These are small examples, but it’s just a taste of how much you miss out when all you can read, write and speak is one language. And if the esoteric reasons aren’t enough for you, consider this, the top three most spoken languages in the world are 1. Mandarin Chinese, 2. Spanish, and 3. English. Those three languages make up over half the world’s population (3 billion and counting), so if you learn Spanish, you will be able to communicate with roughly forty percent of the world’s population. Do you realize how many potential readers that is? And Spanish is not a difficult language to learn, it has less words than English, is full of cognates so it is easy to memorize, and it is widely used in this country so it’s not like you’ll find it hard to meet other Spanish speakers.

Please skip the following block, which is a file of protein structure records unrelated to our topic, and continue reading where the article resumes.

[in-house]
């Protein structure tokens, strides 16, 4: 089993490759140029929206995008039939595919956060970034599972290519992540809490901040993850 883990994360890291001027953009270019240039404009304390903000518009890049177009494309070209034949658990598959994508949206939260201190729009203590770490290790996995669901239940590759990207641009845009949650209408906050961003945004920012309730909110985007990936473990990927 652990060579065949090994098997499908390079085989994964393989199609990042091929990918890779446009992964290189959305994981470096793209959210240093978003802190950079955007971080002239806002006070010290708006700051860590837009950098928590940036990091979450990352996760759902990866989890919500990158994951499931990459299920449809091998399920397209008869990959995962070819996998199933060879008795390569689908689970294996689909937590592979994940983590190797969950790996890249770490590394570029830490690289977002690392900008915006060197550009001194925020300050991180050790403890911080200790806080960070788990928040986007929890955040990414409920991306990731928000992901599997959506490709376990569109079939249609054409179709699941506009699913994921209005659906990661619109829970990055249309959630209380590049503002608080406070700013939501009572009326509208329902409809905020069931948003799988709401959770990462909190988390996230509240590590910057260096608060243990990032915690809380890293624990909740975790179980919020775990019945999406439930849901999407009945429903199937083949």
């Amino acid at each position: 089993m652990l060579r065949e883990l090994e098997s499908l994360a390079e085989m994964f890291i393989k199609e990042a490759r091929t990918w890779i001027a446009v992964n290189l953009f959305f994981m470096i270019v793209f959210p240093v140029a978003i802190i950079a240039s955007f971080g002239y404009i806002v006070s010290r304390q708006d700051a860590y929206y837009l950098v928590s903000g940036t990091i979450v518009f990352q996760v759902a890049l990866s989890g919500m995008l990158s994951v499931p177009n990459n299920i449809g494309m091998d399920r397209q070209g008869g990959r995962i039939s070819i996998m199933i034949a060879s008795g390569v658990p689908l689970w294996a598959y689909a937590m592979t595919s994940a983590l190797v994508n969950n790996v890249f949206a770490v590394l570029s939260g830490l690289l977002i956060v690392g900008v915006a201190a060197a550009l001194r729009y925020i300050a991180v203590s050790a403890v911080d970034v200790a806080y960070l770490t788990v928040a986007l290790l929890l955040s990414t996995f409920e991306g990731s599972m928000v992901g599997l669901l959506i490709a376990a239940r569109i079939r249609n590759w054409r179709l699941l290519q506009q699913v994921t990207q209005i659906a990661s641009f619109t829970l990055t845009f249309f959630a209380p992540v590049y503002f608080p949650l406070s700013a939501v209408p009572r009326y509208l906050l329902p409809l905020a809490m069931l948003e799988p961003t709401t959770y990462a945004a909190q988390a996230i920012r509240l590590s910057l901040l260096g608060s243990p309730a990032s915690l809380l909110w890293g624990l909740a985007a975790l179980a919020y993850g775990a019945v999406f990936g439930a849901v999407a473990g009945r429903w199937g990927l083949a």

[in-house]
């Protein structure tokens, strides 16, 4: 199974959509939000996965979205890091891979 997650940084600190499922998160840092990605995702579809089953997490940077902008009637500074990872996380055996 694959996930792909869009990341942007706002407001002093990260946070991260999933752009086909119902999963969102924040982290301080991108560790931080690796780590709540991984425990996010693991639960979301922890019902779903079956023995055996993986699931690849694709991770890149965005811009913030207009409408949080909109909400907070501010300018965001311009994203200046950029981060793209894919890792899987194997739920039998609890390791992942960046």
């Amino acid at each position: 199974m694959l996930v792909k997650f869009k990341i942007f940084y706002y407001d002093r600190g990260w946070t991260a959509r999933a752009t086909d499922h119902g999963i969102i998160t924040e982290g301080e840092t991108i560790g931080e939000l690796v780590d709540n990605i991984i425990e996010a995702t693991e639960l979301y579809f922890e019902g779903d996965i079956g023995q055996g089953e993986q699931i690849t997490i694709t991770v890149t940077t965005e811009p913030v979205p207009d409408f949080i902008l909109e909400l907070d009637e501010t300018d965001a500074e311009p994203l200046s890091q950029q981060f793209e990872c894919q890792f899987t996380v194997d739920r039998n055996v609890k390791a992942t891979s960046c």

But learning Spanish has another quality that can’t be taken for granted. You will, in fact, feel more at home with other Hispanics. When you go to a Latin American country, whether it is the one of your origin or a different one, you won’t be treated like a foreigner. I know this from experience. Latin Americans are very big on unity, and when they see that even though you’ve gone to Gringolandia, you’re still staying true to your culture, and you will be respected for that. You also get to learn about the wide, varied world of Spanish and Hispanic literature, and you’ll find like I did how watered down Anglo writing is in this country. What is common in Latin America, style wise, is experimental in the U.S. Spanish speakers are voracious readers. Guess what city has the most book stores in the world—Buenos Aires. While books are dying in the U.S., they are still a hot commodity both in Latin America and in Spain.